Sunday, July 25, 2010

Bushcraft - Central Texas Style - Texas Persimmon

There are a great many things in Texas that will bite, sting, poke or poison you, but there are also a wide variety of resources that are available to help you survive. Being knowledgeable about what they are and where they occur will give you additional peace of mind in a survival situation. Texas persimmon is one such resource.

Texas persimmon (Diospyros texana Scheele Ebenaceae) is a member of the persimmon family and is very common in central and south Texas. It is a shrub or small tree that produces a round, fleshy fruit (up to about 1 inch in diameter) that is black and sweet when ripe. The ripe fruit is edible but contains quite a few seeds. Ripe fruit can usually be found beginning in late July and continuing into September. The fruit of the Texas persimmon was used as a food source, for its medicinal qualities and it's wood to manufacture tools. It was used extensively by many Native Americans. Texas persimmon is widespread and abundant throughout the plains region of South Texas. It is fairly common and is found growing wild in many brushy areas and hillsides all the way from Houston to the Big Bend area in West Texas. It can also be found as far south as Northeastern Mexico.

Its extremely tough wood was used by many Native Americans to make tools of various kinds, mainly for digging purposes. Tools made from persimmon wood have been identified in the Hinds Cave located near the Pecos River and the Shumla Cave on the Rio Grande River. The bark is smooth and gray and can often be seen peeling off in very thin pieces. The peeling bark can also be used as an excellent source of tinder for making fire. It is extremely drought tolerant and resistant to most diseases. It is also an excellent landscape plant for those who wish to plant Texas persimmons in their yard. The heart wood of Texas persimmon, which is found sometimes in larger trunks, is black and similar to another of its cousins, ebony (Diospyros ebenum). A large, mature Texas persimmon can reach heights of 25 to 30 feet or more. An example of a very tall Texas persimmon can be seen in the above picture.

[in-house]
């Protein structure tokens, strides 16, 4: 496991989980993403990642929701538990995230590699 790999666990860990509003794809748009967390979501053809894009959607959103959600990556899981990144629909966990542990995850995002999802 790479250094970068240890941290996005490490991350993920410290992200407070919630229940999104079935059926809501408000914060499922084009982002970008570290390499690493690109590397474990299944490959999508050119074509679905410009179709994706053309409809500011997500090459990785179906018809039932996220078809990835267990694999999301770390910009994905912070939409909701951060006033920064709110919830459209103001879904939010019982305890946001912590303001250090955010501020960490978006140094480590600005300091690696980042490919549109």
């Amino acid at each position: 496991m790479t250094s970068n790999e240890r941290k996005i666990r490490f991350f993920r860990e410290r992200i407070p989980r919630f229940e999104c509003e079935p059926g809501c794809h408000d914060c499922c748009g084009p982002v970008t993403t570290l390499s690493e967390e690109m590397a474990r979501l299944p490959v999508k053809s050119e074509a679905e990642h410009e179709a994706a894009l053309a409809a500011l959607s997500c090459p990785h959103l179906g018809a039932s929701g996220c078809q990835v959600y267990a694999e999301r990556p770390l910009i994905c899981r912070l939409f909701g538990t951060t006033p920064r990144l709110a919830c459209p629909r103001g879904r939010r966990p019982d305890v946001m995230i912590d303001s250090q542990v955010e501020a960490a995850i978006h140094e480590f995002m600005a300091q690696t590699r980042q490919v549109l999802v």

Cherokees used the fruit and its astringent qualities to treat sores in the throat and mouth and also chewed the bark of the Texas persimmon to help alleviate heartburn. There is some evidence that seems to indicate that Comanches also commonly ate raw persimmons. One caution about the ripe fruit needs to be mentioned. The ripe fruit was also used as a dye to stain leather goods and will leave a brownish yellow stain on your hands and teeth. The stain on your hands will look like they have been swabbed with iodine. It's one of those "Been there and done that!" type of things. The picture above shows a fruit that was smashed on a small rock showing the dark pulp of a ripened fruit. Being ever so clever, a stick was used to smash it!

The fruit of Texas persimmon is similar to that of its eastern cousin, Diospyros virginiana. The main difference is that the Texas persimmon is a lot darker (almost black in color), more astringent and even more acidic than its relative. The fruits are found on the female trees and are edible once they have ripened. They have a very sweet flavor which is quite similar to prunes (please no "Will they keep you regular?" jokes!). The fruit of Texas persimmon is also a good source of vitamin A. The fruits are also consumed by a large variety of wildlife, including a number of birds and small animals.

Knowing your environment and your available resources can be a critical in a survival situation.

Got edible wild fruit?

Staying above the water line!



Groundhog said...

Cool post! Are the little orange ones Kumquats? No idea how that's spelled.

riverwalker said...

To: Groundhog

The little orange ones are persimmons but just a different variety. The Texas persimmon is a black variety.

I also forgot to mention that the word Diospyros means "the fruit of the gods" in ancient Greek.

Thanks Groundhog!


Anonymous said...

Very cool - a plant I need to seek and possibly cultivate on my property, free eats that grow wild in south Texas are a major asset - Thanks Riverwalker.

riverwalker said...

To: anonymous 5:44

They make nice additions to your yard and the multi-trunked limbs make quite an attractive bush or tree. Their drought tolerance is important since rainfall can be quite sparse in certain parts of Texas.

Don't expect your chainsaw blade to stay sharp if you try to cut one down (and you will need a chainsaw!) because their wood is quite hard.

They make an ornamental tree or bush similar to Crepe Myrtles without the rather prolific blooms that occur on the Crepe Myrtles.

Thanks anon.


Terria Fleming said...

Very informative post, and great photos. I love the idea of growing fruit trees. Would persimmons grow in cooler climates, like Oregon?

riverwalker said...

To: Terria

They are good for zones 7 to 10 and actually tolerate the cold fairly well if dormant. A late spring frost could damage them though.



Related Posts with Thumbnails